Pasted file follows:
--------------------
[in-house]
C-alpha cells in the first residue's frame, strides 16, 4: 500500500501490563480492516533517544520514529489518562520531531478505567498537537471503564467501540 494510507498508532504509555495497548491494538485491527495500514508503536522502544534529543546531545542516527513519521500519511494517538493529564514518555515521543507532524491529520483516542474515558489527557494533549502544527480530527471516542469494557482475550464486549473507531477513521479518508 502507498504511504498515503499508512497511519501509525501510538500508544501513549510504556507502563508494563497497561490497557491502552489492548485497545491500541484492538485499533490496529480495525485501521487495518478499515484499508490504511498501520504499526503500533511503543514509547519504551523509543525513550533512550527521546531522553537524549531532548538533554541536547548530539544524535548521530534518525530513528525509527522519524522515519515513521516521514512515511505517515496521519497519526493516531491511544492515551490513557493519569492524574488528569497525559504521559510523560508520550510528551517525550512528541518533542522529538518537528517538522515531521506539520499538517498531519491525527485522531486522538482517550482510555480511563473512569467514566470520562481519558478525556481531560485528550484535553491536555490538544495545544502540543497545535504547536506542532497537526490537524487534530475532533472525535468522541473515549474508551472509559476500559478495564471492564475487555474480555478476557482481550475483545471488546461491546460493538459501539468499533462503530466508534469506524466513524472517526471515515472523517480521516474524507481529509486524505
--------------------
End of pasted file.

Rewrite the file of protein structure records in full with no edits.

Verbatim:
[in-house]
C-alpha cells in the first residue's frame, strides 16, 4: 500500500501490563480492516533517544520514529489518562520531531478505567498537537471503564467501540 494510507498508532504509555495497548491494538485491527495500514508503536522502544534529543546531545542516527513519521500519511494517538493529564514518555515521543507532524491529520483516542474515558489527557494533549502544527480530527471516542469494557482475550464486549473507531477513521479518508 502507498504511504498515503499508512497511519501509525501510538500508544501513549510504556507502563508494563497497561490497557491502552489492548485497545491500541484492538485499533490496529480495525485501521487495518478499515484499508490504511498501520504499526503500533511503543514509547519504551523509543525513550533512550527521546531522553537524549531532548538533554541536547548530539544524535548521530534518525530513528525509527522519524522515519515513521516521514512515511505517515496521519497519526493516531491511544492515551490513557493519569492524574488528569497525559504521559510523560508520550510528551517525550512528541518533542522529538518537528517538522515531521506539520499538517498531519491525527485522531486522538482517550482510555480511563473512569467514566470520562481519558478525556481531560485528550484535553491536555490538544495545544502540543497545535504547536506542532497537526490537524487534530475532533472525535468522541473515549474508551472509559476500559478495564471492564475487555474480555478476557482481550475483545471488546461491546460493538459501539468499533462503530466508534469506524466513524472517526471515515472523517480521516474524507481529509486524505